I’ve already written one gear guide, but it’s a bit outdated compared to what I currently use, so I decided it’s time for an update! These days I’m a lot more focused on ultralite gear, so my set-up is quite different. I’ll try and share a few options for each key part of my camping set-up, depending on your preference!
My opinion hasn’t changed that much from my last post – I still think Gregory has some of the best value backpacks on the market. They’re lightweight and cheaper than brands like Osprey, while still being super comfortable and well designed. I don’t think you can go wrong with a Gregory pack, especially if you’re a beginner. However, if you’re looking for something ultralite, I swear by Gossamer Gear, which I think are super light without compromising on comfort or utility. A lot of ultralite packs aren’t super comfortable because they either don’t have any internal frame, or only a very small one. Gossamer Gear has a small metal frame providing some structure, but more importantly, they have a removeable sit-light pad that provides more structure to the bag and can also be used as a sit-upon. I hiked 180km with the pack on the Sunshine Coast Trail and it was so comfortable.
Can you use an ultralite pack even if you’re a beginner? You sure can! But make sure you assess your other gear first. Ultralite packs can’t carry as heavy loads as traditional packs. So assess how much your other gear weighs before committing to one. Beginners tend to have heavier packs because it’s expensive to buy a lot of gear at once and you typically have to compromise on quality to afford everything you need or borrow it, plus beginners tend to take a lot of comfort items while they’re learning. There’s absolutely nothing wrong with this approach, but consider how heavy your gear realistically is before getting an ultralite pack. In addition, most outdoor stores don’t stock many ultralite options, so they often have to be ordered from the US. There are a lot of benefits to trying your backpack on first to make sure it’s comfortable, especially for beginners, which is why I like to also recommend Gregory packs. If you’re a beginner and starting from scratch, I would probably start with a 60L pack. If you have smaller gear, I personally prefer a 50L pack or smaller (I use the Gossamer Gear Gorilla 50).
If you’re shopping for a day pack, always look for a pack that has waist straps as this will make hiking so much more comfortable. Consider what you’ll be using the pack for, if it’s mostly for summer, a smaller pack may suit you better (though I don’t like anything smaller than 20L because I always take my essentials); but if you plan to use it in the winter, you may want a larger pack to house your cold weather gear, or consider a pack with snowshoe straps or space for avalanche gear.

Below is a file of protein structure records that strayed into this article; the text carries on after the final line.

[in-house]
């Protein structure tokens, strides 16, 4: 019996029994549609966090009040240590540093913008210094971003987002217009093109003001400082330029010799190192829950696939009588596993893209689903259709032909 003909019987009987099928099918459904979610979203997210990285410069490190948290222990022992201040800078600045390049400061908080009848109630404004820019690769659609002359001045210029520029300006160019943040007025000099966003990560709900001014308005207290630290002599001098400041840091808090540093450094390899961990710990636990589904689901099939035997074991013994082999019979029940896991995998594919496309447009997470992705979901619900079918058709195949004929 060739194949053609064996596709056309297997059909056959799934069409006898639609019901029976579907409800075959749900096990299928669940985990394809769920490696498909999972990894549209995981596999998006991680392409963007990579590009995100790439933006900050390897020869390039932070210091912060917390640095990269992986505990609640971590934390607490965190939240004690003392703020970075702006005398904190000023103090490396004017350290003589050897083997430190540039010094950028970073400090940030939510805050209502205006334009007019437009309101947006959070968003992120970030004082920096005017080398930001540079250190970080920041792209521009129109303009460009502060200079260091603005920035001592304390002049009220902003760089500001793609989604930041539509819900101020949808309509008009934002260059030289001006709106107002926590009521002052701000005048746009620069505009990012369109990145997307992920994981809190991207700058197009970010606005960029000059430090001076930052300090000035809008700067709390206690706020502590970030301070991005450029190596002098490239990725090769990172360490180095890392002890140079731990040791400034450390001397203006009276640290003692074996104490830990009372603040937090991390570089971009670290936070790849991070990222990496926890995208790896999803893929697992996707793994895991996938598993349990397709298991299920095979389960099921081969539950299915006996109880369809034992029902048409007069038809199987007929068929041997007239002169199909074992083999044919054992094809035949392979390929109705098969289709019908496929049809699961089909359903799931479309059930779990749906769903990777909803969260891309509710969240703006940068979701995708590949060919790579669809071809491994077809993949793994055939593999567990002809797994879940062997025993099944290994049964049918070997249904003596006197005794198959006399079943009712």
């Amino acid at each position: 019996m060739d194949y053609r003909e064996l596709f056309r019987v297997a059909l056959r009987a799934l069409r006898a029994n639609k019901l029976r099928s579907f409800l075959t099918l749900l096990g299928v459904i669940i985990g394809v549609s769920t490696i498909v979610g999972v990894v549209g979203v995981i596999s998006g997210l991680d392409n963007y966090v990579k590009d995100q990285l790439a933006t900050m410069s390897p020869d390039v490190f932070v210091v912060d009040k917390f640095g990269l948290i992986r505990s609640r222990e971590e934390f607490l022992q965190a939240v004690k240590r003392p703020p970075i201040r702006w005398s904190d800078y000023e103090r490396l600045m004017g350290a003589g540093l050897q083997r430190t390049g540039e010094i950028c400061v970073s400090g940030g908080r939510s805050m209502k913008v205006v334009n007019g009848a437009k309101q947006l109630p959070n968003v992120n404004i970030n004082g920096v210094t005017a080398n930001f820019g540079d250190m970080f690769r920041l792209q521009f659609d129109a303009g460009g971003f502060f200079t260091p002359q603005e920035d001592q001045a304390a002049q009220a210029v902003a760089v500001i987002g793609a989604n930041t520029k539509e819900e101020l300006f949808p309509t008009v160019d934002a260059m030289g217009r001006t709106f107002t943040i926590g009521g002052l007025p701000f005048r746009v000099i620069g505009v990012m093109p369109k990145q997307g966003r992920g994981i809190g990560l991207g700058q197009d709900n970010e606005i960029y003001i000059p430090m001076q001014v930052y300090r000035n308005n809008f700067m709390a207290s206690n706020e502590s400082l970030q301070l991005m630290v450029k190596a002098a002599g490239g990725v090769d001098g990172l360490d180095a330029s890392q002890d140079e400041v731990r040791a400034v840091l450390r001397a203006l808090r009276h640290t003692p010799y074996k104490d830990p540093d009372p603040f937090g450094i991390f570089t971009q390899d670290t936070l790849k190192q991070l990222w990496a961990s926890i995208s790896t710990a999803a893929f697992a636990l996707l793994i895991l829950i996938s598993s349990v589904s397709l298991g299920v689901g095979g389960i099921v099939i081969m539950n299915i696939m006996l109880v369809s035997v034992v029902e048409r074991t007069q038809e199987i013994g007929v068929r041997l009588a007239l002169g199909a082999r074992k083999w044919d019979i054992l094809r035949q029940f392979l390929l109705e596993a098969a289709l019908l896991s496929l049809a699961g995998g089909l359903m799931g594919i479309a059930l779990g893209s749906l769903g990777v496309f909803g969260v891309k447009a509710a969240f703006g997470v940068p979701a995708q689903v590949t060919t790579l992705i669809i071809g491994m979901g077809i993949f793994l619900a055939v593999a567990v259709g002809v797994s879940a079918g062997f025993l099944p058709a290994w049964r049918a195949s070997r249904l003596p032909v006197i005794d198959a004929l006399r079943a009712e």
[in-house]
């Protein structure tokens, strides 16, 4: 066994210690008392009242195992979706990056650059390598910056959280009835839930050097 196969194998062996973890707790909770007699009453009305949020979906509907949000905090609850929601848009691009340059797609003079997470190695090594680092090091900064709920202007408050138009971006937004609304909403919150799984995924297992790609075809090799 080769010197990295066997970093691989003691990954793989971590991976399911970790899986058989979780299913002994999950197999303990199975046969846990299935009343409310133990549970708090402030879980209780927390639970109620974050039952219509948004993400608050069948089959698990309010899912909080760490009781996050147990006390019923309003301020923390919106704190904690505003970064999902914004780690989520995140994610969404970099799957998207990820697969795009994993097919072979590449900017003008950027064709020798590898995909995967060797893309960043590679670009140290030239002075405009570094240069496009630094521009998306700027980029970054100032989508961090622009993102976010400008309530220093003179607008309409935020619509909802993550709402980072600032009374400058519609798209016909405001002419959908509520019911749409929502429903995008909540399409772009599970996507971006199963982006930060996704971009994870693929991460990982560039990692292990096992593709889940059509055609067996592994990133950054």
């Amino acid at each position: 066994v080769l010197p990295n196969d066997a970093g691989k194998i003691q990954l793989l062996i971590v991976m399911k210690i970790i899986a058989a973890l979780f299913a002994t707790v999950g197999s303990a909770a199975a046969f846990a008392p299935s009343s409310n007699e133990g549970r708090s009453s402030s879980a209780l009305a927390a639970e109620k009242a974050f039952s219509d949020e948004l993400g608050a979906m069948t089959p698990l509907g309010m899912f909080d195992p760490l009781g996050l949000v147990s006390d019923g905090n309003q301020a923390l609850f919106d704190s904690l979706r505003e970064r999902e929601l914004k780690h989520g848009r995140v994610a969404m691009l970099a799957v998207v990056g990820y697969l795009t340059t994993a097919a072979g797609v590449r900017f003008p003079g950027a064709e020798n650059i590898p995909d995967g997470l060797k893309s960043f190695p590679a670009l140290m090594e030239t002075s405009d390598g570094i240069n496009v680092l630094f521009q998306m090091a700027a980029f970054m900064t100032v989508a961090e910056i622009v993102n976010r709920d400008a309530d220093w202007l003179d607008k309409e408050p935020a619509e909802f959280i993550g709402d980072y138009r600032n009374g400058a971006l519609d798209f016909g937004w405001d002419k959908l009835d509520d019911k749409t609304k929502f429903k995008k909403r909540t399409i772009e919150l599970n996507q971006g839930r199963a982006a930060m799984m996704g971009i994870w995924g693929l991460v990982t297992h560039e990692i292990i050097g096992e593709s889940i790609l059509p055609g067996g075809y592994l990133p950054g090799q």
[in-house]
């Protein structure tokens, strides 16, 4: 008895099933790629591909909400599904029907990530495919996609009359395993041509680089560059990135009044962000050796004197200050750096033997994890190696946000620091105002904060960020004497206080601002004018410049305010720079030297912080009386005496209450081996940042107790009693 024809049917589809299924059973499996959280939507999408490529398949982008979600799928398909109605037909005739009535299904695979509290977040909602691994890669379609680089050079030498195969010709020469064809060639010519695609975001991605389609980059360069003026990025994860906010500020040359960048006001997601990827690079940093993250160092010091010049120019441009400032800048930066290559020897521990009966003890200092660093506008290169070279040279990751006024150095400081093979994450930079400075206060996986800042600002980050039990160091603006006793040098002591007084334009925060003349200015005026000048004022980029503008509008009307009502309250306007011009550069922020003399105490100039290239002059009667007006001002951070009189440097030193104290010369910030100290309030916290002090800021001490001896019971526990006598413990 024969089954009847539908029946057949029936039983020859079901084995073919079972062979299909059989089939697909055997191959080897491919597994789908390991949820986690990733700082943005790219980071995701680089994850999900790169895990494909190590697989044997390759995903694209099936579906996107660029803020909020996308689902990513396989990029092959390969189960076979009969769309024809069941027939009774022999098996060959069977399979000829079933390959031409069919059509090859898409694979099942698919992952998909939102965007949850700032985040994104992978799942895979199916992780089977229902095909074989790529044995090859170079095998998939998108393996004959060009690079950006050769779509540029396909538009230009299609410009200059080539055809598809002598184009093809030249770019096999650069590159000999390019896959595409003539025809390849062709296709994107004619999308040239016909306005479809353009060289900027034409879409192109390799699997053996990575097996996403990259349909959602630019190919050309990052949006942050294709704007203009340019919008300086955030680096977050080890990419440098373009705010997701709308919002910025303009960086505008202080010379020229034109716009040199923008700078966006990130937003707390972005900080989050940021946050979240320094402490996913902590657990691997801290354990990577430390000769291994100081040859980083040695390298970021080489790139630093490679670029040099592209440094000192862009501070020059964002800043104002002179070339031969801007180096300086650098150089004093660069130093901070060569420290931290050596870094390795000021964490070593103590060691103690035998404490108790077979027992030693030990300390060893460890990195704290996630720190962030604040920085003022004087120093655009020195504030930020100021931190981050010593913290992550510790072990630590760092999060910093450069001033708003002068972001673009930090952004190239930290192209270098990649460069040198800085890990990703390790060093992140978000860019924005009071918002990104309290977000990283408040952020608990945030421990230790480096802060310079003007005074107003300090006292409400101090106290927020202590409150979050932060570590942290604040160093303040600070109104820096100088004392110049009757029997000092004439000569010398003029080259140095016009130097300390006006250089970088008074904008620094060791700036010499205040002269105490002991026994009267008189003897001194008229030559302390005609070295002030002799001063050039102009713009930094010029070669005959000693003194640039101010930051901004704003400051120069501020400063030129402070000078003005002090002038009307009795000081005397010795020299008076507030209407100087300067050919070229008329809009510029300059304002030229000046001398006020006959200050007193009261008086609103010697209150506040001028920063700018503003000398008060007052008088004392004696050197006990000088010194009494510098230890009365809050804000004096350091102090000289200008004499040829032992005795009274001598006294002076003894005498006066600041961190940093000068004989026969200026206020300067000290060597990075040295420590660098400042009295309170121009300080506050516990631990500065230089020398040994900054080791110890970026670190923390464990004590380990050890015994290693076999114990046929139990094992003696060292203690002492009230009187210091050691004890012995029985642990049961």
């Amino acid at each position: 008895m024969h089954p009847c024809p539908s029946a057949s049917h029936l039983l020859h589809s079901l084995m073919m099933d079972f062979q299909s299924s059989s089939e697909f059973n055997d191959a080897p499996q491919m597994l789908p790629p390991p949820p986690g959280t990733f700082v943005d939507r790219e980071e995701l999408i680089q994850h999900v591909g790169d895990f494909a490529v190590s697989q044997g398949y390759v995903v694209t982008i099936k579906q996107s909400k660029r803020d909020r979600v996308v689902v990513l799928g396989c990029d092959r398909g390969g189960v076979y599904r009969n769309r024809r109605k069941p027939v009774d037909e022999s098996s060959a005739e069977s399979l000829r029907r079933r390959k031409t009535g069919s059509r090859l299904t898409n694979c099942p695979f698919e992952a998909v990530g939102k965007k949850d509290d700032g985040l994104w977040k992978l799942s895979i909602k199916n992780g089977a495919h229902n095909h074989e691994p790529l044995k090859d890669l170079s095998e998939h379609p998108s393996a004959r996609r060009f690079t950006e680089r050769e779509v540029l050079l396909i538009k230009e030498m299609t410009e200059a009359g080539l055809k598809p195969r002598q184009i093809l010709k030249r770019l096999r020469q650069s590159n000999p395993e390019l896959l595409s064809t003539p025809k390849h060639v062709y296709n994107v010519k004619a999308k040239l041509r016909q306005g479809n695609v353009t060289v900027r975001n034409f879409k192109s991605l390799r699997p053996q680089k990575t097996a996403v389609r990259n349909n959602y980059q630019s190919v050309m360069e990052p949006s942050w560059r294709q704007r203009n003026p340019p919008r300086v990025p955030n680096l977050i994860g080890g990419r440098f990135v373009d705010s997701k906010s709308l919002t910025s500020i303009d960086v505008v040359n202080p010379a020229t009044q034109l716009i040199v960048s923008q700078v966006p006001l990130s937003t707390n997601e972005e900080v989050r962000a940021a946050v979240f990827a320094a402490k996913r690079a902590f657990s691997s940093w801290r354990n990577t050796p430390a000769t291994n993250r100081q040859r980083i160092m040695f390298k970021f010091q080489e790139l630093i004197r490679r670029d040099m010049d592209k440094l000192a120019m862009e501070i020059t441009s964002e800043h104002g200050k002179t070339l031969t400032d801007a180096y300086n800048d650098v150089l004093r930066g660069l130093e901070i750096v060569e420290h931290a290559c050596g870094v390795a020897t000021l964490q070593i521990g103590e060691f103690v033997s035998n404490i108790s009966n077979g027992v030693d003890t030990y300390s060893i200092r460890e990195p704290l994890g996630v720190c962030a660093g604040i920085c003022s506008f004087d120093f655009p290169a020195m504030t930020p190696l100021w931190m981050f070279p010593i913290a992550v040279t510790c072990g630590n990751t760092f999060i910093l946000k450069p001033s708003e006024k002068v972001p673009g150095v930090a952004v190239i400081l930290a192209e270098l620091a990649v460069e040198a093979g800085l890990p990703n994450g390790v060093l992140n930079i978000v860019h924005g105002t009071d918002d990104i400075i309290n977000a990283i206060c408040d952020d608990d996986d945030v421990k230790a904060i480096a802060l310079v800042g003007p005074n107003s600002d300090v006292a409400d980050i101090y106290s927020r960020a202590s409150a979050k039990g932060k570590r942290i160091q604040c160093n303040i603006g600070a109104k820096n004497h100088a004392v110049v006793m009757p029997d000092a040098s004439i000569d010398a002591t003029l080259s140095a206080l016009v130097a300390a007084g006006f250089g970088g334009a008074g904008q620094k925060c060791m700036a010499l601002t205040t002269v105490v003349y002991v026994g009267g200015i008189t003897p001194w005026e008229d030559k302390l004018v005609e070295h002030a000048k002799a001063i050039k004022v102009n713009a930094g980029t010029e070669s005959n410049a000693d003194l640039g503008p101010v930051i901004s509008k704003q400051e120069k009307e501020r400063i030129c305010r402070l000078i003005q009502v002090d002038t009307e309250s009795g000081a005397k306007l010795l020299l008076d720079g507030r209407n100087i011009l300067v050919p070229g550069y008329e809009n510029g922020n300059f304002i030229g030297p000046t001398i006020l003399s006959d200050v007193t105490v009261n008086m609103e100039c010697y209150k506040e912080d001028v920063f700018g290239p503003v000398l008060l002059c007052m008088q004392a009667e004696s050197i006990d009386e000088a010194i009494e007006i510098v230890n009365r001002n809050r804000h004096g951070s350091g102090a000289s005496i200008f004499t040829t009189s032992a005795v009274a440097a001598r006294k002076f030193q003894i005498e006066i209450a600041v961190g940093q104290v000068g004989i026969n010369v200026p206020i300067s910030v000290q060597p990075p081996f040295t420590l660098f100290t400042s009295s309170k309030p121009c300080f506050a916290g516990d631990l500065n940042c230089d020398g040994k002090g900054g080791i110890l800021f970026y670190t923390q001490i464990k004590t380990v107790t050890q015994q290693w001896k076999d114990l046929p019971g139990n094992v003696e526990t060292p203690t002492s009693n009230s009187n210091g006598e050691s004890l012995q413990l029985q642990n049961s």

Note: keep in mind that while the Gossamer Gear backpacks appear similarly priced to Gregory, these are listed in USD and you will have to pay both shipping (~CAD$50) and duties (~CAD$60).
Best Value / Best for Beginners: Gregory Jade 53/63 (women’s); Gregory Amber 55/65 (women’s); Gregory Stout 60 (men’s)
Best Ultralite: Gossamer Gear Gorilla 50 (unisex); Gossamer Gear Mariposa 60 (unisex)
Best Summer Daypack: Gregory Maya 20 (women’s); Gregory Juno 24 (women’s); Gregory Miko 20 (men’s); Gregory Citro 24 (men’s)
Best Winter Daypack: Deuter Freerider 28 (women’s); Deuter Freerider 30 (men’s); Gossamer Gear Kumo 36 (unisex)
In my opinion, if there’s one item you’re going to splurge on, make it your sleeping bag. There’s no compromise for a comfortable night’s sleep and a really warm and lightweight bag will cost you money. Personally I prefer down bags for warmth, but pay close attention to the comfort and survival ratings when choosing your bag. My experience is that cheap bags typically have a larger gap between the comfort and survival rating. The closer the ratings are to one another, the more I generally trust the rating. Women’s bags typically run a bit warmer and fit better (less empty space for cold air to settle), so consider a women’s bag if you’re female.